Hello all, new to this site and to scripting.

I am trying to search for the line with "CALIBRATE" in a file, and remove the leading # from the line with the following lines:

cat $F1 | sed -e '/CALIBRATE/s/^#//' > $F1
cat $F2 | sed -e '/CALIBRATE/s/^#//' > $F2
cat $F3 | sed -e '/CALIBRATE/s/^#//' > $F3

Another part of my script does basically the same thing in reverse, that is, add the leading # to the line. However, when the script is run several times in a row with the different options, one of the output files are left either empty or scrambled (seen as binary).
My guess is that something happens when run again and there is no # to remove at the beginning of the line.

Any help would be much appreciated.

PG

First, your problem: you can't use the same file for input and output (using > at least; using >> will work, but it will append the data which you also don't want).*

Second, sed takes a file as a final parameter, so you dont need cat <file> | sed ...

* sed also has an in-place option, allowing you to use the same file for input and output. If you use the -i option, it will do this. The actual form (copying from the man page on my other comp) is -i[SUFFIX] where SUFFIX is optional, but when given it will copy the original file to fileSUFFIX, e.g. sed -i.bkup s/a/b/ somefile will create a file somefile.bkup without the changes.

Hello all, new to this site and to scripting.

I am trying to search for the line with "CALIBRATE" in a file, and remove the leading # from the line with the following lines:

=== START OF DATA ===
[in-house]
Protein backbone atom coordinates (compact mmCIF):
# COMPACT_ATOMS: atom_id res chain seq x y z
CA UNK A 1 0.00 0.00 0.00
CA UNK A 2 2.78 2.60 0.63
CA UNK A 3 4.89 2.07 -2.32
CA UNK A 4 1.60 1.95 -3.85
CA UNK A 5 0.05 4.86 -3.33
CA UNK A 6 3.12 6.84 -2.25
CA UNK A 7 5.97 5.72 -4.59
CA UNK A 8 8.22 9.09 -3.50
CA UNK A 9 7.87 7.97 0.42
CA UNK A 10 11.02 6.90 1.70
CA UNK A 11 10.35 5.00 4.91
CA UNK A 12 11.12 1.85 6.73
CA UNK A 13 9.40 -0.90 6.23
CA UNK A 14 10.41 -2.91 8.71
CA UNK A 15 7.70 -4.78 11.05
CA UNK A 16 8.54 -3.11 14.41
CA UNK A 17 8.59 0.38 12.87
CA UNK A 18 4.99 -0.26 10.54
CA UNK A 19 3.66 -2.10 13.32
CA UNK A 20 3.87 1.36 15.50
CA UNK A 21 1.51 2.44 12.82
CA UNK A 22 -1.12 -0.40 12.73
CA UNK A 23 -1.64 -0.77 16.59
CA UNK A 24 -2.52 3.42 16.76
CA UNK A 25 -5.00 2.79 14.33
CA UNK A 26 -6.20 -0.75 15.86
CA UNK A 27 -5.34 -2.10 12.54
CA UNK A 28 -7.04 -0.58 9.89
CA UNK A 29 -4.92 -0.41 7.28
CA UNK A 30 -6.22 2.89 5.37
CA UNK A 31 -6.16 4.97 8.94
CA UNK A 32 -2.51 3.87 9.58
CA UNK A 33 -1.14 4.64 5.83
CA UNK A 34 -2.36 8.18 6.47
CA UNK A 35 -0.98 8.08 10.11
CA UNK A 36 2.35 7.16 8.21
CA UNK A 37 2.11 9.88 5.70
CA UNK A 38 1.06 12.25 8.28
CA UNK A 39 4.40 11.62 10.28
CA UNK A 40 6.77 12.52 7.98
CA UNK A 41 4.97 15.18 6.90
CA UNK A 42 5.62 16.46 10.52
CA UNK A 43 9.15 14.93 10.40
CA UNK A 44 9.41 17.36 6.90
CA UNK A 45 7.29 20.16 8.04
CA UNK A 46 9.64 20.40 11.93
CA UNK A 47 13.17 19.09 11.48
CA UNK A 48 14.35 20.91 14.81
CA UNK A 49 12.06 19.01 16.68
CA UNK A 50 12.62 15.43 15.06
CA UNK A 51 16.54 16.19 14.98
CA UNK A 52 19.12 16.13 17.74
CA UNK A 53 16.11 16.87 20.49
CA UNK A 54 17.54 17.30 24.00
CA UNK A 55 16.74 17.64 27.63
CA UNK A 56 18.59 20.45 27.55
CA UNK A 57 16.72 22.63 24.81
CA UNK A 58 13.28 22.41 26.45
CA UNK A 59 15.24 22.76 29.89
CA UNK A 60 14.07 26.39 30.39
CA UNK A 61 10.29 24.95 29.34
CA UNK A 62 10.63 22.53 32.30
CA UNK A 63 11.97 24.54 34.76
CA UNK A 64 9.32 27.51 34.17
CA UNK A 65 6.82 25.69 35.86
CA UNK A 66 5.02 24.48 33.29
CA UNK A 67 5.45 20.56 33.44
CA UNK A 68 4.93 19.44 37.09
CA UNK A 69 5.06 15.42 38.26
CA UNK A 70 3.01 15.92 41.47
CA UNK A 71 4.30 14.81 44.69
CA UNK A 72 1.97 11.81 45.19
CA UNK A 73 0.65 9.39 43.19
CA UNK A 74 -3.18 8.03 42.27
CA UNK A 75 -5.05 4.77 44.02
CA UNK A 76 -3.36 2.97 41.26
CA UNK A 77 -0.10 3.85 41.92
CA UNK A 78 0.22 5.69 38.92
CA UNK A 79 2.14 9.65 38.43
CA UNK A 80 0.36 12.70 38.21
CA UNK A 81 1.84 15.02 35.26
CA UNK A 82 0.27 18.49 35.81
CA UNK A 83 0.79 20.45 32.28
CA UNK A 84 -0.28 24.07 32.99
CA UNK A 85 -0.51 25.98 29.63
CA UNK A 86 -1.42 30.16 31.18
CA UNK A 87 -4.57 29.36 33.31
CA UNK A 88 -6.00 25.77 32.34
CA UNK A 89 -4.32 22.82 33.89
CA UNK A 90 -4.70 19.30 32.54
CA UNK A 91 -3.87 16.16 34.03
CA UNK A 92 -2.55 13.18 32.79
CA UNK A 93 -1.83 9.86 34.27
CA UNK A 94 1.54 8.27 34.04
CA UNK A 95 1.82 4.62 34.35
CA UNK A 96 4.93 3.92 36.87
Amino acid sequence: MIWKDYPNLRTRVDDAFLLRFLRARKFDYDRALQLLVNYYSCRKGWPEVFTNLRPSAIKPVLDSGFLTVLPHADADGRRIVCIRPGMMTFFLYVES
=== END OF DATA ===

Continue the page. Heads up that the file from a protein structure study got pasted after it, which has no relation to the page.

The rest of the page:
cat $F1 | sed -e '/CALIBRATE/s/^#//' > $F1
cat $F2 | sed -e '/CALIBRATE/s/^#//' > $F2
cat $F3 | sed -e '/CALIBRATE/s/^#//' > $F3

Another part of my script does basically the same thing in reverse, that is, add the leading # to the line. However, when the script is run several times in a row with the different options, one of the output files are left either empty or scrambled (seen as binary).
My guess is that something happens when run again and there is no # to remove at the beginning of the line.

Any help would be much appreciated.

PG

This might help.

if [ -L "$fullpath" ]; then #fullpath="`ls -l "$fullpath" | awk '{print $11}'`" fullpath=`ls -l "$fullpath" |sed -e 's/.* -> //' |sed -e 's/\*//'` fi dirname $fullpath } # Set the home if not already set

This might help.

if [ -L "$fullpath" ]; then #fullpath="`ls -l "$fullpath" | awk '{print $11}'`" fullpath=`ls -l "$fullpath" |sed -e 's/.* -> //' |sed -e 's/\*//'` fi dirname $fullpath } # Set the home if not already set

Next time please post your code more readably, or with a brief explanation of what it does. I can't imagine how it pertains to the OP's problem.

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